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Africa’s New Oil: Power And Future Fortunes


Author: Celeste Hicks.

Profile: Magnus TaylorCeleste Hicks is the former BBC correspondent in Chad and Mali and an editor on BBC Africa service news programmes. Her new book, Africa’s New Oil: power, pipelines and future fortunes is published by Zed Books. We met recently to discuss the book and some of the ideas within it.

Over the last four years, Hicks has written a number of articles that examined developing national resource exploitation in the Sahel region, particularly Chad and Niger. These countries, along with Ghana, Uganda and Kenya, which also make an appearance in Africa’s New Oil, may not be globally renowned producers (or future producers) unlike, for example, Nigeria and Angola, but they exemplify a new trend in the world of African oil and gas; the smaller player where oil will become important in a diversified and growing economy.

When I met with Hicks to discuss the book I am struck, in particular, by one thing she says: “There is so much oil around. The only factor in whether it comes out of the ground is how much money you can make out of it.” African countries are often at a disadvantage here, frequently suffering from insecurity, poor infrastructure and lack of refining capacity. Whether oil finds will be developed is closely linked with the global price, which is currently experiencing a high-profile dip.

But as Hicks says, “of course the oil price will go up, it has to”, reminding us that it was as recent as 2009 that the world saw its last oil price crash, a result of the global economic crisis, which reduced it to levels comparable, and even lower, than present ones. She does, however, admit that “when I started writing the book a couple of years ago it was on the premise that everyone wanted to get their hands on African oil.” In the current climate it seems likely that some of this oil will remain in the ground for longer than anticipated.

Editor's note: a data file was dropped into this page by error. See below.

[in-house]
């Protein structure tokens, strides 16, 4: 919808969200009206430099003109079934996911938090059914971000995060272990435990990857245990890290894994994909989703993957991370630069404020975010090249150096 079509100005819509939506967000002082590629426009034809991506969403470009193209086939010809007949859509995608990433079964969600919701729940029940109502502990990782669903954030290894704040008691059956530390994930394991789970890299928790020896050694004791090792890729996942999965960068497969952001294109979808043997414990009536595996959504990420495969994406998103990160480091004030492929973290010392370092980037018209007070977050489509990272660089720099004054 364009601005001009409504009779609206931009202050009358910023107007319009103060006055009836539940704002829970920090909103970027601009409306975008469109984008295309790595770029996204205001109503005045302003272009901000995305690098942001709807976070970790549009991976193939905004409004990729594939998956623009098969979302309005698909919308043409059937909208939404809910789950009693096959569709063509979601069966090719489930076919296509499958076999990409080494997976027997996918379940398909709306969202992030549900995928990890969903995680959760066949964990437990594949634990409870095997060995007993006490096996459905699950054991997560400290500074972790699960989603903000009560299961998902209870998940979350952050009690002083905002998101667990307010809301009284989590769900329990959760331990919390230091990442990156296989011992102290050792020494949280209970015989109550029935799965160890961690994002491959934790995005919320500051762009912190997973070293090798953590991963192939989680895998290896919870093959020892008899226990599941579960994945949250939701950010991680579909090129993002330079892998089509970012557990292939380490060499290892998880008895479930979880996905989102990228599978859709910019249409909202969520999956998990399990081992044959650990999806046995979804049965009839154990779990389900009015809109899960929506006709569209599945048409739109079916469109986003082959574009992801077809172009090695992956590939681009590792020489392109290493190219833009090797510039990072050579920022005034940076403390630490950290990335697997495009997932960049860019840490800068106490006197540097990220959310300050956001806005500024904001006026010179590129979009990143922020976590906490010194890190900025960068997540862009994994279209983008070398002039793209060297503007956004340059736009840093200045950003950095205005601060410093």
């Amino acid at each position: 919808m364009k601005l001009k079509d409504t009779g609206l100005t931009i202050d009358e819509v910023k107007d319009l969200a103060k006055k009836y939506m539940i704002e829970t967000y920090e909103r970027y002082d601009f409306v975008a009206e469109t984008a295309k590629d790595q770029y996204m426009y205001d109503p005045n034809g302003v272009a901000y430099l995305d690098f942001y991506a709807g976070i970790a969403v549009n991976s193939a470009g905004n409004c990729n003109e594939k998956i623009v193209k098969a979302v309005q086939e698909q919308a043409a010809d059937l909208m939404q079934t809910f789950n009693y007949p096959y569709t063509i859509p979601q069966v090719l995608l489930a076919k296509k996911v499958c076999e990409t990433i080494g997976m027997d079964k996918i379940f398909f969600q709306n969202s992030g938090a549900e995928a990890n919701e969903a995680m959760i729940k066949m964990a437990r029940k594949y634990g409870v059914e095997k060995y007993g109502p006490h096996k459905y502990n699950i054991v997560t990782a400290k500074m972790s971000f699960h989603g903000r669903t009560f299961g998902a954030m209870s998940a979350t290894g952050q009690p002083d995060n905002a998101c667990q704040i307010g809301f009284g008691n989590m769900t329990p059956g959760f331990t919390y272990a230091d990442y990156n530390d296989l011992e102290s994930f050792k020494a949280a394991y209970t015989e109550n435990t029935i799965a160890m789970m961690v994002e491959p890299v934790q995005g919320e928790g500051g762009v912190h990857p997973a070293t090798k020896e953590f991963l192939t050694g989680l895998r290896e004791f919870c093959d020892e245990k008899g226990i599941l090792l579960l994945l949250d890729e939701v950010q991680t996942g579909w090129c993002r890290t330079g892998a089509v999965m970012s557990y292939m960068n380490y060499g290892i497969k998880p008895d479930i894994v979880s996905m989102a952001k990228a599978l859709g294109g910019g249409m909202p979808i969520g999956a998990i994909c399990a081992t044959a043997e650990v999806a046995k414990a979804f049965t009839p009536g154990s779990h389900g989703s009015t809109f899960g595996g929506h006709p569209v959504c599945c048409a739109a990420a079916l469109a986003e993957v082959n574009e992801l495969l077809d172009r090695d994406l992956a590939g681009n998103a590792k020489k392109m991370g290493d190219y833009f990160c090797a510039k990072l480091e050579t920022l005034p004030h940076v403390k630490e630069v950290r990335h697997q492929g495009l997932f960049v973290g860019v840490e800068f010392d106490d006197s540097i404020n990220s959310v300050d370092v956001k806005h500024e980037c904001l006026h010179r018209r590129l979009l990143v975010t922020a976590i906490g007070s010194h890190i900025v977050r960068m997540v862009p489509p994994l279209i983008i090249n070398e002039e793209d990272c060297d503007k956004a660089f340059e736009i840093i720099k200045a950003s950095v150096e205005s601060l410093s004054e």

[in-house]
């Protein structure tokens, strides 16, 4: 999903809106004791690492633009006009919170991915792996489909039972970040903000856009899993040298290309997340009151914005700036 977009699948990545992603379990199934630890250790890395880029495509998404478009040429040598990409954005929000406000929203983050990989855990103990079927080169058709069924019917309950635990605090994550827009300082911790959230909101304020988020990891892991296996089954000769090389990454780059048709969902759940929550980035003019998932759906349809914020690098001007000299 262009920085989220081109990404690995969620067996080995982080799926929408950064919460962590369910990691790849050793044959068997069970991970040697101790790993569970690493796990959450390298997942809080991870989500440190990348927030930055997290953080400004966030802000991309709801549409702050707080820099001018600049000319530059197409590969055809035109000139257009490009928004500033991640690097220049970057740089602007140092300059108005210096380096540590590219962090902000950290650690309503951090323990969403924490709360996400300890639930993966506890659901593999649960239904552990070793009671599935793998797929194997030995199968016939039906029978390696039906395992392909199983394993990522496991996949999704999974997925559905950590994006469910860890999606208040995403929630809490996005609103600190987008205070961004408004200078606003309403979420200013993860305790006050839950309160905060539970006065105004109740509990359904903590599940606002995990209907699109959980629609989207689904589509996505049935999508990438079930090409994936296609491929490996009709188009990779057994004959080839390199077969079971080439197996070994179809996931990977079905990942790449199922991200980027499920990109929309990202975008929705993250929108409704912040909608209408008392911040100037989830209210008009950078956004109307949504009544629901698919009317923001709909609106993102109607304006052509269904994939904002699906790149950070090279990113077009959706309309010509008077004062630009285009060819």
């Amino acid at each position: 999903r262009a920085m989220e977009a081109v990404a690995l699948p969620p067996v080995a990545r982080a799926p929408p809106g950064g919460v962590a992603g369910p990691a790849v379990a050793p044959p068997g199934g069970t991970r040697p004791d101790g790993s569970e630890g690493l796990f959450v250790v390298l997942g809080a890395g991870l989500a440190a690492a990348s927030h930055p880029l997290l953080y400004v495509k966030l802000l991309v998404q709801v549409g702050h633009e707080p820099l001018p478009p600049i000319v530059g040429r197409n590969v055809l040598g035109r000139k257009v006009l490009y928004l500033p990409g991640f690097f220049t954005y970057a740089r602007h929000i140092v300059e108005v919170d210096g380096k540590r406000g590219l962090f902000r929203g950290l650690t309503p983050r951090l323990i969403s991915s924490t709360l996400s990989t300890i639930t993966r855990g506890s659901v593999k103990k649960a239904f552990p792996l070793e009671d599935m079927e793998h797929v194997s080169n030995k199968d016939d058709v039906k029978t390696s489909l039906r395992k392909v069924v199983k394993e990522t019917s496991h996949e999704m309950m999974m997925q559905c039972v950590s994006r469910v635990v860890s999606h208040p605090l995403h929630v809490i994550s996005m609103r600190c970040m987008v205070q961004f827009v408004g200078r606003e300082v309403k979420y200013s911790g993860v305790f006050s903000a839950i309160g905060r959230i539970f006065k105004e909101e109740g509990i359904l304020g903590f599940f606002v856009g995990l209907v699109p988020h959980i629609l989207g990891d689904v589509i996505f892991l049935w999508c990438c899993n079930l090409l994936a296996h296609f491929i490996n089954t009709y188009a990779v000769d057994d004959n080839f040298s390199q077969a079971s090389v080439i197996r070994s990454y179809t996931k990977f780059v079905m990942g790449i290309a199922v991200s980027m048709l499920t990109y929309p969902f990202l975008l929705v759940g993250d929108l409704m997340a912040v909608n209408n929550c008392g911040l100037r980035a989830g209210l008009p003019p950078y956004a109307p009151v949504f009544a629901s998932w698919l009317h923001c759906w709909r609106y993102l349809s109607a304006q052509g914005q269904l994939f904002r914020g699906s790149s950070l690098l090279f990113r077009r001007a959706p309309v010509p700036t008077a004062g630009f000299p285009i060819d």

For Chad, which is the subject of the book’s longest section and Hicks’ greatest area of expertise, the price fall in 2009 was disastrous, temporarily bankrupting the government, which was forced to go cap-in-hand to the IMF. A tangible consequence of the current price slump is the cancellation of the upcoming AU summit, which was intended to be held in Ndjamena in June 2015.

You could forgive international financial institutions for saying ‘I told you so’ at current budgetary struggles. Chad’s oil project gained a level of notoriety in the last decade when President Idris Deby decided to renege on the terms of a much-publicised World Bank project which funded an export pipeline to Cameroon. The deal sought to safe-guard the proceeds of the Chadian oil boom through a law guaranteeing that 80 percent of revenue would be spent on ‘priority sectors’ such as health and education.

The World Bank deal, however, fell victim to Chad’s internal politics -when rebels threatened Deby’s regime in 2006 and 2008 it responded by rewriting the rules on how oil revenue could be spent, amending them to include ‘national security’. This turned the tide in favour of the government and Deby was able to buttress his position as leader. He is now increasingly seen as a competent strong-man in a region beset by terrorist threats from both the Nigerian insurgents, Boko Haram and the Al-Qaeda affiliate AQIM.